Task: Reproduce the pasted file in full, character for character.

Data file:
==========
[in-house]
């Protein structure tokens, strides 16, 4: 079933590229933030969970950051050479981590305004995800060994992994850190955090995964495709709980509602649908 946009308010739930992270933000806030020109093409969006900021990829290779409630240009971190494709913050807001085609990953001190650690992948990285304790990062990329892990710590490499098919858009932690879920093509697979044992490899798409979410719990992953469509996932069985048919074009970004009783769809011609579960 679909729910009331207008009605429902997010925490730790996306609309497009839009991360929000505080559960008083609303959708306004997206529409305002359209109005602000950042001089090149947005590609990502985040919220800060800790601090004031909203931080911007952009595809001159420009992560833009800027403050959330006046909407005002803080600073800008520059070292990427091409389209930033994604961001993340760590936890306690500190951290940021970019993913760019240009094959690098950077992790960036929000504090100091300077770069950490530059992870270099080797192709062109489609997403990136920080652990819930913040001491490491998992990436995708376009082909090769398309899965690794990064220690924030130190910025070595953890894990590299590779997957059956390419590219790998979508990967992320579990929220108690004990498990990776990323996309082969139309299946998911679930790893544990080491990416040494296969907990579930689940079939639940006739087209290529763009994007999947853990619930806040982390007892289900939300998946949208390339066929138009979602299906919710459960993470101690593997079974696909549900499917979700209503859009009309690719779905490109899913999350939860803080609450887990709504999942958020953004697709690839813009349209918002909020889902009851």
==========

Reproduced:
[in-house]
């Protein structure tokens, strides 16, 4: 079933590229933030969970950051050479981590305004995800060994992994850190955090995964495709709980509602649908 946009308010739930992270933000806030020109093409969006900021990829290779409630240009971190494709913050807001085609990953001190650690992948990285304790990062990329892990710590490499098919858009932690879920093509697979044992490899798409979410719990992953469509996932069985048919074009970004009783769809011609579960 679909729910009331207008009605429902997010925490730790996306609309497009839009991360929000505080559960008083609303959708306004997206529409305002359209109005602000950042001089090149947005590609990502985040919220800060800790601090004031909203931080911007952009595809001159420009992560833009800027403050959330006046909407005002803080600073800008520059070292990427091409389209930033994604961001993340760590936890306690500190951290940021970019993913760019240009094959690098950077992790960036929000504090100091300077770069950490530059992870270099080797192709062109489609997403990136920080652990819930913040001491490491998992990436995708376009082909090769398309899965690794990064220690924030130190910025070595953890894990590299590779997957059956390419590219790998979508990967992320579990929220108690004990498990990776990323996309082969139309299946998911679930790893544990080491990416040494296969907990579930689940079939639940006739087209290529763009994007999947853990619930806040982390007892289900939300998946949208390339066929138009979602299906919710459960993470101690593997079974696909549900499917979700209503859009009309690719779905490109899913999350939860803080609450887990709504999942958020953004697709690839813009349209918002909020889902009851």